In the end you may ask yourself, so why does the SEC exist, and are we really protected from this happening again? Moreover, why the heck aren't more people pissed off and shouting at the SEC demanding to know why they failed to do their job?
It is a great read. Go ahead, get it now.
The methodical way in which the author gathered his evidence. I learned a great deal about the financial systems and how they could be corrupted. Markopolos and his team took on something that was so big so complex and dangerous for so long....
When Markopolos explained how he and his team cracked the case by following the money. Sounds simple....
When he found out Bernie Madoff had been stopped. All the people who called to tell him all his hard work had finally paid off. And how much money and lives that could have been saved if someone would have listened and acted sooner.
Not bad. Not great. The last hour & half was simply stating how the SEC should be reformed.
Interesting to a point & somewhat unbelievable on how poorly the SEC handled things. What I found comical is how hard the book tried to sell itself as a thriller. Repeated references to how he feared for his life, yet there wasn't one piece of evidence to validate his fear, just pure speculation. Overall, not bad - I just wouldn’t call it a thriller.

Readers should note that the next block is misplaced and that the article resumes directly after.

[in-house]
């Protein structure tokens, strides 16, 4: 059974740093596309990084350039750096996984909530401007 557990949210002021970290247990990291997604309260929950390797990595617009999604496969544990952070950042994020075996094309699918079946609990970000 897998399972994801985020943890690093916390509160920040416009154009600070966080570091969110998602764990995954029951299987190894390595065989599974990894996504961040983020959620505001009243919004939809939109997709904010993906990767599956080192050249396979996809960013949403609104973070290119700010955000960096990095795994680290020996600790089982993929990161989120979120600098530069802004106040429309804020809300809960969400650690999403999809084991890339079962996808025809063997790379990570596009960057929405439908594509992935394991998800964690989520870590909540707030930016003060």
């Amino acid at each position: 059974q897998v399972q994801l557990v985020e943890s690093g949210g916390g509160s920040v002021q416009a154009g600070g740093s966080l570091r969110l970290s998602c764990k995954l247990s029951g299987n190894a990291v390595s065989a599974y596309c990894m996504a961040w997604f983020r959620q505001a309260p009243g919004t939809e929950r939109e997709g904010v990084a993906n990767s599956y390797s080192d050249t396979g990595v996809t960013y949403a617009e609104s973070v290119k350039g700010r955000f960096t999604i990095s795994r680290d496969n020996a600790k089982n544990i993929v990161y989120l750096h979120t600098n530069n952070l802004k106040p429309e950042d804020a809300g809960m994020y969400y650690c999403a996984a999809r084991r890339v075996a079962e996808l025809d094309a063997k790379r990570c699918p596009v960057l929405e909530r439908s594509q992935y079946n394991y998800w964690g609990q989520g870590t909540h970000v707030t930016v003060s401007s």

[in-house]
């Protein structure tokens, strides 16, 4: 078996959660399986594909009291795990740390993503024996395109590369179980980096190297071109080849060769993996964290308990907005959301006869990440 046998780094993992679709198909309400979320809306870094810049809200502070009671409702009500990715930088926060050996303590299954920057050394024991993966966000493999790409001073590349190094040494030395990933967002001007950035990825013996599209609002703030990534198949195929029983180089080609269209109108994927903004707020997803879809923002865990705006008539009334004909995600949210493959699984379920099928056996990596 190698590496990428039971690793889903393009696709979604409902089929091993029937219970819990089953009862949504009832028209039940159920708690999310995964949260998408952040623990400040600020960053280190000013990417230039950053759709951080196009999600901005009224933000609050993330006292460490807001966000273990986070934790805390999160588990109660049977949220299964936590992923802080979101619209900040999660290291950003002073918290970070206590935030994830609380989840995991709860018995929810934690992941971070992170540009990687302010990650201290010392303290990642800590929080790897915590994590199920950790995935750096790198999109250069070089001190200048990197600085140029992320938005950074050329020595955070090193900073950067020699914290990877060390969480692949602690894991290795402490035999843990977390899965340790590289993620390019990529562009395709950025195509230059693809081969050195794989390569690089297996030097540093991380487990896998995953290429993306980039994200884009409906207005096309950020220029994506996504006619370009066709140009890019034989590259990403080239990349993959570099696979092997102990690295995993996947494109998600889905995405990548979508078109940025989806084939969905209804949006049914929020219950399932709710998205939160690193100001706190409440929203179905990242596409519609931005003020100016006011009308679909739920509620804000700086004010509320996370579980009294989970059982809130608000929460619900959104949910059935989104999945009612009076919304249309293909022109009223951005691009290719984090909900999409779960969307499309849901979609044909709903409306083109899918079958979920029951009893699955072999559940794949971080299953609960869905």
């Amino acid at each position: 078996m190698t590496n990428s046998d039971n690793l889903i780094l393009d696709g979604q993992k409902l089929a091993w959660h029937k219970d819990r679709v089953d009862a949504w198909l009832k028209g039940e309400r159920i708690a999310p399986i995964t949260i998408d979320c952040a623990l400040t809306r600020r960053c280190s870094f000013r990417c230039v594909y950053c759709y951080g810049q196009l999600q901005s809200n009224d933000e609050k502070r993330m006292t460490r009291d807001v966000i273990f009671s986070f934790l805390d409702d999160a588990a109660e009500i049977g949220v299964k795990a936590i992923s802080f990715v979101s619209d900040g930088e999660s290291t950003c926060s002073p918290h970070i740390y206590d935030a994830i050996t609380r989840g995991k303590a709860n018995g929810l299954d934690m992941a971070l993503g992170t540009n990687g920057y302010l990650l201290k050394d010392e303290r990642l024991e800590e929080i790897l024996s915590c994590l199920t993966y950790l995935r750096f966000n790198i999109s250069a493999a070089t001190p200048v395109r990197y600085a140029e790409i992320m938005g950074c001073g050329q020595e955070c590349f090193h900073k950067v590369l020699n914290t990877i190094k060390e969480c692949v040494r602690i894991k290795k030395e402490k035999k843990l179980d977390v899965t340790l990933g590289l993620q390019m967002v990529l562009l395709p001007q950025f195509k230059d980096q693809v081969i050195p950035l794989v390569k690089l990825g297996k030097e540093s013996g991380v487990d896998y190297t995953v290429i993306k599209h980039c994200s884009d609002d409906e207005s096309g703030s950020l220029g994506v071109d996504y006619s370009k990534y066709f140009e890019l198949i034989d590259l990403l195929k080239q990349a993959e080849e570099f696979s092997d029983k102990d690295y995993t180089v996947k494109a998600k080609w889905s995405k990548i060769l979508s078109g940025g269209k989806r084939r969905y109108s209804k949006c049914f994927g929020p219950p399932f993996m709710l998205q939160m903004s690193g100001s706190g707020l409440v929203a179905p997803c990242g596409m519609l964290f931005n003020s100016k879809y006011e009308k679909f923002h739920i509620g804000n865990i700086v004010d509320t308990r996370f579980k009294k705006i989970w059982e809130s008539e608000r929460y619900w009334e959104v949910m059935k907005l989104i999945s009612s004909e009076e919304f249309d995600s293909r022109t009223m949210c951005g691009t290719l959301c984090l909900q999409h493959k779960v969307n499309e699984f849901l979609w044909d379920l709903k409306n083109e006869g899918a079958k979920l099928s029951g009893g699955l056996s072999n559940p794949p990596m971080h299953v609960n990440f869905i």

This book could have been shorter by half. As what Harry Makopolos calls "my team" discovered the Ponzi scheme and used math skills plus financial-industry contacts to assemble proofs I was enthralled. Then, as he waited and fumed because "No One Would Listen" I began to understand which of his personality traits made people disinclined to join his crusade. I started to regret downloading the second half of the book and Harry finally lost me completely when he assembled an arsenal to shoot at the SEC while admitting employees of said agency don't carry firearms. I felt he worked too hard to add tension to what was already a sufficiently dramatic true story.
Love having someone read me a story. Fires in the hearth, rain on the roof, sunny days and surf. Good friends, good food and J S Bach.
Others have said it all. This is a good listen. I truly appreciate the PDF file, and hope that other Audible talking books will include similar, where it is appropriate.
(maps, pictures etc in history books).
And I thought Aussies had the 'tall poppy' syndrome! ( finding fault with a real achiever). Bravo Harry. You saw it and called it.
The story of Madoff's appalling, decades-long fraud is undeniably riveting -- but Markopolos is an egotist of colossal proportions. His uniquely off-putting personality (misogynist, megalomaniacal, breath-takingly self-important and self-aggrandizing) shines through his merely adequate expository prose.